Building applications in the NPM development life cycle can be very complex. Let’s review the main factors that contribute to this complexity:
- An endless number of variables: Building applications involves a huge number of variables. Not only are there locally installed dependencies in the package.json (which should use absolute versions for each dependency), but there are also environment variables and global system settings.
- Different environments across multiple builds: It can become impossible, especially in larger projects, to maintain the same environment between builds. Even if the same host is used for both builds, local system changes between builds can have a dramatic impact on the published packages. In addition, having a master-slave continuous integration (CI) process further complicates this problem.
- Lack of trust in your binaries: When you pull an internal package in an application, you need to be confident that the binary you are using has been thoroughly tested. Otherwise, it will be the first thing you’ll be blamed for when their project fails.
In this blog post, I will show you the best practices to apply during the npm build process by using an npm registry to ensure that the same binary passes QA and makes it to the production repository.
Streamlining Your NPM QA-to-Release Pipeline
You need to have the following set up prior to creating your streamlined pipeline:
- A repository manager recommended for binary management.
- An automated build server, for example, Jenkins.
- Staging and release environments to be configured as site hosts similar to the production environment, where automated load and quality tests can be performed as per your QA team’s requirements.
- An npm project.
Stage 1: Software development
During the development process, run an automated QA cycle to ensure that the binary qualifies this stage.
Stage 2: Source code deployment
In this stage, complete the function and merge it to your Git branch. This triggers the Jenkins npm install to build the package.
Stage 3: CI server pulls dependencies
The CI server pulls the dependencies when you run ‘npm install’ command.
Note: To simplify the project, use a Binary Repository Manager to store the exact binary dependencies used in the project.
Stage 4: Deploy the Binaries to the target binary repository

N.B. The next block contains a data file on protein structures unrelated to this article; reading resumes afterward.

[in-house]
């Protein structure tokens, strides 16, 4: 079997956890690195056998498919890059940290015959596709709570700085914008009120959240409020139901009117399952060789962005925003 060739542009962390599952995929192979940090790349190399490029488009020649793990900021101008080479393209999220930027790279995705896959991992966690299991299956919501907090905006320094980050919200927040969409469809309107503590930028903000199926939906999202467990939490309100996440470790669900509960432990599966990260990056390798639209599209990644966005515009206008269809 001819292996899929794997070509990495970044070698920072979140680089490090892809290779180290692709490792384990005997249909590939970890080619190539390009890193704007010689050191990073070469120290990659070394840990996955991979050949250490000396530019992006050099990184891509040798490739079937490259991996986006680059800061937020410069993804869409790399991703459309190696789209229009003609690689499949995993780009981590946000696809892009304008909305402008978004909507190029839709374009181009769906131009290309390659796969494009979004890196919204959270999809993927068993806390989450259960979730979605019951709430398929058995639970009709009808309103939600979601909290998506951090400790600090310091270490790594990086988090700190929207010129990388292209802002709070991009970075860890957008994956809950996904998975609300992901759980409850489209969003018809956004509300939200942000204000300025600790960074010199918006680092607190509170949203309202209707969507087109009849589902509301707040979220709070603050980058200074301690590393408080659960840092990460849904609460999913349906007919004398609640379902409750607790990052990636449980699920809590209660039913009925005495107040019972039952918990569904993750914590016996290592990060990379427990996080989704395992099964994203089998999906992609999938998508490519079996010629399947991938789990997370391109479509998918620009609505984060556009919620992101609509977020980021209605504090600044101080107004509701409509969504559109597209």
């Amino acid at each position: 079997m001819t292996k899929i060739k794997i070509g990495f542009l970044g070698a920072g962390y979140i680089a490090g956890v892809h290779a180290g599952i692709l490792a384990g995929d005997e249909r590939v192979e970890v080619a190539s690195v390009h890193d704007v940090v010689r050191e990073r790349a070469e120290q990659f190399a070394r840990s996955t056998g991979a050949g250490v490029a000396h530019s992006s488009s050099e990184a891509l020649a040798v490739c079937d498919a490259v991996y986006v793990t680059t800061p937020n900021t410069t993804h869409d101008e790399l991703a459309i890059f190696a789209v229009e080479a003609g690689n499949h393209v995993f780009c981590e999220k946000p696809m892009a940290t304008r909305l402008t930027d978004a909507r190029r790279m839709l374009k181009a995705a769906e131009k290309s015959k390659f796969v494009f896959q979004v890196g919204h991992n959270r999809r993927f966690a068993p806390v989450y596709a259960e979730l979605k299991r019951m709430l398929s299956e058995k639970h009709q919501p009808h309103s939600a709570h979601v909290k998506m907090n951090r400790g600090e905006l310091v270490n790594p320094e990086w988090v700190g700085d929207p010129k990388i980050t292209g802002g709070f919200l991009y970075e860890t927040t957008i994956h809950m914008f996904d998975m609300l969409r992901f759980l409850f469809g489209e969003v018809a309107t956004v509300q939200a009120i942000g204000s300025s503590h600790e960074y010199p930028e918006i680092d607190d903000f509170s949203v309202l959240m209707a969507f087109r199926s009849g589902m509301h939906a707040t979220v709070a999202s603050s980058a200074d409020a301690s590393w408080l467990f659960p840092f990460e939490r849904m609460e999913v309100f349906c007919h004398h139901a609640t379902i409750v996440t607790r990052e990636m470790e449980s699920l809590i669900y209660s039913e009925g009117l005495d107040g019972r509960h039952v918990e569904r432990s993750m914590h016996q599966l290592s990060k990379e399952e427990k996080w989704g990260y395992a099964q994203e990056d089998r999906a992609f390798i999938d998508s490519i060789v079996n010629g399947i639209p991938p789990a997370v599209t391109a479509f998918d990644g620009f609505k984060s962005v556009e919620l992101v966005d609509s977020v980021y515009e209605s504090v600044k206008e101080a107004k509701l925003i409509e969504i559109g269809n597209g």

Running the ‘npm deploy’ command causes the CI server to deploy the produced binaries to a target binary repository manager repository.
Note that at this stage, the binary is untested and is tagged as a “snapshot” build. As the package is untested, it should be moved to a non-production “snapshot” or “staging” repository where developers can use these packages at their own risk.
Stage 5: Run a second cycle of automated QA on the package
I recommend performing a second round of automated QA in addition to the development stage to ensure that package passes this stage.
If the package passes the above tests, it qualifies to enter the staging environment. The same package is “promoted” from snapshot mode to staging. After the app successfully meets the intended basic functionality, it can be deployed to the staging environment.
Stage 6: Deploy the package to a staging environment
This is typically where the development split occurs happens.
A common bad practice would be to rebuild the application after it passes QA, producing a new binary that differs from the original package.
I recommend using the same .tar.gz when promoting to later build steps.
Perform any QA scripts, which may differ depending on the project. The tests running in the staging environment should closely reflect the real environment. This can also include beta and manual testing.
Proceed to move the pulled binary “Staging” repository.
Stage 7: Deploy the package to a release repository
Once again, it is bad practice to rebuild the same package using the same source code but in a different environment during this phase.
The intended developers, who will eventually be using this package, need to be sure it is the same package that has passed the entire round of testing. Otherwise, you will be the one to blame if their application fails because of using this package.
Hurrah! Your npm registry is up and running.
The npm registry DevOps pipeline is now simplified by using the same binaries during the entire process. To conclude, these are the best practices that are recommended to follow when creating your npm registry:
- Ensure the exact same binary that was built makes it through the entire process.
- Instruct project developers to provide meaningful names to repositories. For example: “Snapshot” = Untested.
- Do not re-upload binaries that have been tested. Testing can modify the underlying binary and have unexpected changes.
Try creating your own npm registry using my customized projects as an example framework:
- An NPM project that pulls dependencies and builds a complete .tar.gz package
- A Jenkins CI pipeline script for building the application
- A Jenkins CI script to promote the package into a QA / staging repository